The next day we decided to go down the west side of the Mobile Bay. We drove down to Dauphin Island which is a lovely barrier island beach town. With one side looking into a small bay and the other side looking out towards the Gulf Coast. We pulled into town and immediately fell in love with the colorful beach houses everywhere. Especially a row of condos that were narrow enough for only one room deep and a back porch that went right onto the water where their boats were parked.
We found The Lighthouse Bakery which was rated the best in the area. The building was an old home converted to a bakery, but still filled with the original piano and bookcases and kitchen chairs from before. The food was great but the warm and welcoming people behind the counter were the best.
When we pulled into the bakery the street that it was on was filling up with people getting ready for a parade. When we asked what was going on we were told that it was the monthly dog parade of Dauphin Island. Apparently every third Saturday the town comes together to celebrate the canines with a parade. People get really into this parade. People were dressed up, the dogs were dressed up, and they even have an award ceremony at the end. With Scout leading us down the street, we joined the dog parade. What was fun was how many people were talking about Scout and his hound dog bay. Everyone loved the sound and wanted to come and see the dog with the great bark. It’s nice to be somewhere that not only knows their hounds but loves hounds so much. Scout is a southern dog to be sure.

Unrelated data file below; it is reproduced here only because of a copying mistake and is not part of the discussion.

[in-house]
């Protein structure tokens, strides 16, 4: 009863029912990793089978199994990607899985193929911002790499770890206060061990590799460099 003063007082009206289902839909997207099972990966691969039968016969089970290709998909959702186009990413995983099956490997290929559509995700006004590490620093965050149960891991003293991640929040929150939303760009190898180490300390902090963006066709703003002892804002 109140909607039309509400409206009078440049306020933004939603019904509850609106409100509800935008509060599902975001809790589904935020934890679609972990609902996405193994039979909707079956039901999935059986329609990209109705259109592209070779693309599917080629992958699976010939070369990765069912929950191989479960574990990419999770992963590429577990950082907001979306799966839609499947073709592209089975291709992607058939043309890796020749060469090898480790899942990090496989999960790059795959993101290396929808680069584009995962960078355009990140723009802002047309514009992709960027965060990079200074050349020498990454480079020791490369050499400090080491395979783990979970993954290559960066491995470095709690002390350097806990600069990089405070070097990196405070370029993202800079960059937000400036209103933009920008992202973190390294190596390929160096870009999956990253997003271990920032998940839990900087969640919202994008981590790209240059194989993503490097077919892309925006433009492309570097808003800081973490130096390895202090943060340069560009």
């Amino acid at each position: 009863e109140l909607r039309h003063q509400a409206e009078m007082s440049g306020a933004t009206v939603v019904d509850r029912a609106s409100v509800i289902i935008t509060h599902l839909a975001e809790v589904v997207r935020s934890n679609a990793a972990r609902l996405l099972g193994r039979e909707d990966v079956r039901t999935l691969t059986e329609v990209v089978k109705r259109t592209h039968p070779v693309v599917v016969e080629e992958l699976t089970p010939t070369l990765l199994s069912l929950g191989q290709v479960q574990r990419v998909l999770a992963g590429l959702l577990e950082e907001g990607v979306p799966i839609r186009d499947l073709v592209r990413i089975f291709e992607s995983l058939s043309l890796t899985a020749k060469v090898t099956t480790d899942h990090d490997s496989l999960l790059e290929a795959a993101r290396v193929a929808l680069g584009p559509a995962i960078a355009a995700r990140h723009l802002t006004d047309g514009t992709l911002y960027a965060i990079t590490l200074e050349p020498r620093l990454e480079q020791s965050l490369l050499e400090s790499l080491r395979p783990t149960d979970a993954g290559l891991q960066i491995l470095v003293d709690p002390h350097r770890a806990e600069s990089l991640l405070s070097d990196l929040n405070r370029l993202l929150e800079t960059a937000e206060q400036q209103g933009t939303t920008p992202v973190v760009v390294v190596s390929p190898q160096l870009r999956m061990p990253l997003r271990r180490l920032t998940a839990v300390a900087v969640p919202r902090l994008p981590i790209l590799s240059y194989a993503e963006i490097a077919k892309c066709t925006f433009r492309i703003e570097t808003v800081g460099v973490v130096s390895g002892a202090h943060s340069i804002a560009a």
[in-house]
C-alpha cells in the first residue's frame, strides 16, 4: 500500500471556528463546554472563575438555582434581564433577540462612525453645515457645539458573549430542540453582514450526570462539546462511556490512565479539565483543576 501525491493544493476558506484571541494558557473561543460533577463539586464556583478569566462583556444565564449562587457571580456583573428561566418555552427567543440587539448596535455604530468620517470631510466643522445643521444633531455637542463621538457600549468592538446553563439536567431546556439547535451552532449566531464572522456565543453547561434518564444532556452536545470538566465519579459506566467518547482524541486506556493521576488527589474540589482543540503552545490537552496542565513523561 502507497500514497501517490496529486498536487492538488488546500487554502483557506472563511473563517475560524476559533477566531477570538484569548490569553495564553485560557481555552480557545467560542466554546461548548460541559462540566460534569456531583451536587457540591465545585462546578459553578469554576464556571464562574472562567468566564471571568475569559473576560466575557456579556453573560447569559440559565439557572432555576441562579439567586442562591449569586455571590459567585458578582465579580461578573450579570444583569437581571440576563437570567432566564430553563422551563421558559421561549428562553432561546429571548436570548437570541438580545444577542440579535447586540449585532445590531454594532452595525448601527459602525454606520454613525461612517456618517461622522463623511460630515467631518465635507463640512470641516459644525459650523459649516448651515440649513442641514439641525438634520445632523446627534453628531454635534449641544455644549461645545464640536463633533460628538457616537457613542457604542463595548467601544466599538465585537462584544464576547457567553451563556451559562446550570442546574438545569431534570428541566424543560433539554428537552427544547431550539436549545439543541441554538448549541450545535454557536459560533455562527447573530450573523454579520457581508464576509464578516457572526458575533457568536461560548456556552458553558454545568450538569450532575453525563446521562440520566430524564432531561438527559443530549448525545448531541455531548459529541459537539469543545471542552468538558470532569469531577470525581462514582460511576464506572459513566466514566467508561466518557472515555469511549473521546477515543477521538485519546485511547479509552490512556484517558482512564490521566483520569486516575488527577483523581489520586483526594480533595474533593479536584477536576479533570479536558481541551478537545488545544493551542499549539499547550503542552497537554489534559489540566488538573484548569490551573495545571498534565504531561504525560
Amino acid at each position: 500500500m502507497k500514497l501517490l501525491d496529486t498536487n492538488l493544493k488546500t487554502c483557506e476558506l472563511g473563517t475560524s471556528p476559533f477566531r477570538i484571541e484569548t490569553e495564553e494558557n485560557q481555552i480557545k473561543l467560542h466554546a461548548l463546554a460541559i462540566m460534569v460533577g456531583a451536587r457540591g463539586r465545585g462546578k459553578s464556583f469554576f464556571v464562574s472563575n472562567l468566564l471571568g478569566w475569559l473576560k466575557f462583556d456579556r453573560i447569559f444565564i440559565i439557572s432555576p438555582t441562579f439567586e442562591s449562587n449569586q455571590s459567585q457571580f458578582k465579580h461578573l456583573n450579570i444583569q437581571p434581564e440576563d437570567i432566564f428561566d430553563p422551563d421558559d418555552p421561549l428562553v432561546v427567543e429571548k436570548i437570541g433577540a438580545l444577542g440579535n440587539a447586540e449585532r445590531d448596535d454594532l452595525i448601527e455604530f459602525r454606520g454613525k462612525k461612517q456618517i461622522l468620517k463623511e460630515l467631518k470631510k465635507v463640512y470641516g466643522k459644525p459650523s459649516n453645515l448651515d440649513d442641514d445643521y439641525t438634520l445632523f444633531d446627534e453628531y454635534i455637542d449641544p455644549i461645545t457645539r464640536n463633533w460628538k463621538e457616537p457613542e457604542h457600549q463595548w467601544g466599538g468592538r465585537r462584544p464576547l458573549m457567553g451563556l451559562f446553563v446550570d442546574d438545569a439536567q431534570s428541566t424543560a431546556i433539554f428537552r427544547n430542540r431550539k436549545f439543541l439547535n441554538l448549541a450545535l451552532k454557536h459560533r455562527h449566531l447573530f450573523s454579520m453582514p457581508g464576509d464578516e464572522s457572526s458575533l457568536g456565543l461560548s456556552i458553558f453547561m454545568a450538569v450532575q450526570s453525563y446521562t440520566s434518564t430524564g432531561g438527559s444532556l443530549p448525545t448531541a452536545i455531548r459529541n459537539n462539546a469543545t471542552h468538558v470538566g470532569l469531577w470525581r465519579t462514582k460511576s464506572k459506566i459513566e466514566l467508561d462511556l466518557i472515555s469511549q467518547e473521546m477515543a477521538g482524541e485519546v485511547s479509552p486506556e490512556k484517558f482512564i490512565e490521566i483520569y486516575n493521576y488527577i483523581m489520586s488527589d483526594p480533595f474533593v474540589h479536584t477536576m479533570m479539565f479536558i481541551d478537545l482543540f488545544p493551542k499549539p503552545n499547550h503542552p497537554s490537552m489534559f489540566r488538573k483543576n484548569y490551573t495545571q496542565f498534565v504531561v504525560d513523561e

We walked out to the water and put our feet into the Gulf Coast. Raised houses stood on the shore and a cool breeze swept our faces. It was a perfect place to take a walk along the water. We did come upon a lot of jellyfish that had come up on the sand- so if you go be sure to watch where you step because even dead on the sand they can send you to the emergency room.
Our last stop of the day was at the small fishing town of Bayou La Batre which was made famous as being where Forrest Gump’s friend Benjamin Buford Blue (aka Bubba) was from. If you are a fan of the movie Forrest Gump, then Alabama is the place to be. The majority of the movie was filmed in Beaufort, Alabama. Even the scenes of Vietnam they used the lush backdrop of Alabama in place of the country itself. While we didn’t make it to Beaufort, we did get to the mass of fishing boats in the harbor of Bayou La Batre (pronounced according to Bubba as Bi-U-le-Bat-Tree all strung together). Apparently some of the fishing boats used in the movie are still there and the locals pay a tax to keep them there because it is less expensive than having them removed. With hundreds of boats though it is tough to pick out the old shrimpin’ boats from the newer and sleeker ships that are there.
We drove back into Mobile after seeing all around the bay. More and more I see why so many people want to live down in this area of Alabama. It is a state of surprises. From old forts hidden in the hillside, to town squares on the pier, to dog parades, and shrimp boats this area is full of things to discover. Forrest Gump was right, you never know what you’re going to get.
If you have enjoyed Mobile, then you might also enjoy these other coastal destinations.
Thanks for coming along with us as we explored the Mobile Bay area of Alabama. There is still so much of this state we need to see.